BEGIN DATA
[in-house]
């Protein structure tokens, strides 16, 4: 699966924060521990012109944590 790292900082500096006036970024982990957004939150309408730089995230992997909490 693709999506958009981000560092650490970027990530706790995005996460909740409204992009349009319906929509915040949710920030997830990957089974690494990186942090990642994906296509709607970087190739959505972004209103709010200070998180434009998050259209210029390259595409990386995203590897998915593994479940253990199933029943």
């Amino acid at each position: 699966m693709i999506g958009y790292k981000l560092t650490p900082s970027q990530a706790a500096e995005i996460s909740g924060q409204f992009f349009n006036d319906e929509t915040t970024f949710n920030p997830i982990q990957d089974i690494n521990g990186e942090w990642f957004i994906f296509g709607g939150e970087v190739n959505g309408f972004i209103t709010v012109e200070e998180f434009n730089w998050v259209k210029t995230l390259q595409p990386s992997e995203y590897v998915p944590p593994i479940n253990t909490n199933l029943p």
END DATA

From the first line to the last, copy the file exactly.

[in-house]
């Protein structure tokens, strides 16, 4: 699966924060521990012109944590 790292900082500096006036970024982990957004939150309408730089995230992997909490 693709999506958009981000560092650490970027990530706790995005996460909740409204992009349009319906929509915040949710920030997830990957089974690494990186942090990642994906296509709607970087190739959505972004209103709010200070998180434009998050259209210029390259595409990386995203590897998915593994479940253990199933029943």
């Amino acid at each position: 699966m693709i999506g958009y790292k981000l560092t650490p900082s970027q990530a706790a500096e995005i996460s909740g924060q409204f992009f349009n006036d319906e929509t915040t970024f949710n920030p997830i982990q990957d089974i690494n521990g990186e942090w990642f957004i994906f296509g709607g939150e970087v190739n959505g309408f972004i209103t709010v012109e200070e998180f434009n730089w998050v259209k210029t995230l390259q595409p990386s992997e995203y590897v998915p944590p593994i479940n253990t909490n199933l029943p």